• July 1st, 2010: Bharat Lal Meena becomes the BDA commissioner. The then finance member, of BBMP, Ganganna, and the Chief executive engineer, Chikkarayappa, also move to BDA.
  • August 26th, 2010:  The BDA, in its board meeting (NO. 293/10), decides to  raze down Malleshwaram Market and to allocate a budget of Rs 76.3 crore for building a complex on that land.
  • November 2nd, 2010: Two months later the Chief Secretary writes to the new BBMP Commissioner, instructing the BBMP to enter into a suitable Memorandum of Understanding (MoU) with the BDA.
  • December 20th, 2011: A BDA meeting (No. 400/11) revises the tender price from Rs 76.3 crore agreed on the previous year to Rs 132 crore. It also decides to pay that amount to the contractor in installments over a span of six years at an interest rate of 14% per year, which adds up to a total sum of Rs 205.92 crore. If unable to repay the loan within that time frame, the time period could be extended to 12 years.
  • March 14th, 2012 : BDA issues a work order for Rs 132 crore to P Vijaykumar, director of 10 construction/ real estate firms. The firms are, according to the Corporate Directory,  registered between November of 2005 and March of 2011 at the same address in Malleshwaram.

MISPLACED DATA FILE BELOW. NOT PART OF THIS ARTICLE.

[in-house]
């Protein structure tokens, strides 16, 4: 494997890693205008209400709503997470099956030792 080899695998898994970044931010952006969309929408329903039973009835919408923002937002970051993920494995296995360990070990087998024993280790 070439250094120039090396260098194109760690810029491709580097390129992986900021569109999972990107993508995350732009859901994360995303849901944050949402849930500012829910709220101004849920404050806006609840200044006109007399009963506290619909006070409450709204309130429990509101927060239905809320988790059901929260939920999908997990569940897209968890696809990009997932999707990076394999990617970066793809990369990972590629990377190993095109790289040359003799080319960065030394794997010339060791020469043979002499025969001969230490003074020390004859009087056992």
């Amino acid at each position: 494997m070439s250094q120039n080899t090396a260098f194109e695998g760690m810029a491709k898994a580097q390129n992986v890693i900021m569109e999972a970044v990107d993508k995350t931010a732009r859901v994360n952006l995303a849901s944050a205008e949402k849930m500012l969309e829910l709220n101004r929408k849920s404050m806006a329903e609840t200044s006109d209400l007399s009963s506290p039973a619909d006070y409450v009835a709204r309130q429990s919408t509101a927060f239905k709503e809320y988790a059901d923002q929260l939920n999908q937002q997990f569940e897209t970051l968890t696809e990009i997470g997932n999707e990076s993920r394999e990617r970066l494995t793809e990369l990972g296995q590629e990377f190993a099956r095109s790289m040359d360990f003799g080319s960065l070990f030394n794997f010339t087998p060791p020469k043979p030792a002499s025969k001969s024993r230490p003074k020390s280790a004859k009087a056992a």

• May 9th, 2012: The MoU through which BBMP gave BDA the authority to commission work over its land,  gets signed, almost two months after BDA gave the work order.
  • March 11, 2013: Following the first few letters served by BBMP, asking the vendors to vacate the market, 48 of the 247 vendors filed a Writ Petitions in the High Court against the demolition.
  • June 28, 2013: The High Court’s verdict instructed the BBMP to make arrangements for temporary shops to rehabilitate all these 48 vendors within 2 weeks of time. The order also instructed these shop-keepers to vacate the shops they had occupied at that time and move to the temporary stalls allotted within a week from the allotment.  
  • December 3rd, 2014: These 48 vendors were served a notice to vacate their shops and move to the temporary shops assigned to them according to the high court’s verdict within seven days. The other vendors who had not approached the high court also received a notice, with an assurance that they will be assigned shops for rent in the new complex that will be built, “according to the rules prevalent at that time”.
  • December 8th 2014:  Malleshwaram market association files a writ petition against the demolition of the market and requested the court to grant two Permanent Injunctions, one to restrain BBMP and the agents acting on their behalf from demolishing the market, and the other to restrain them from interfering with the vendors’ “peaceful possession and enjoyment” of the market place.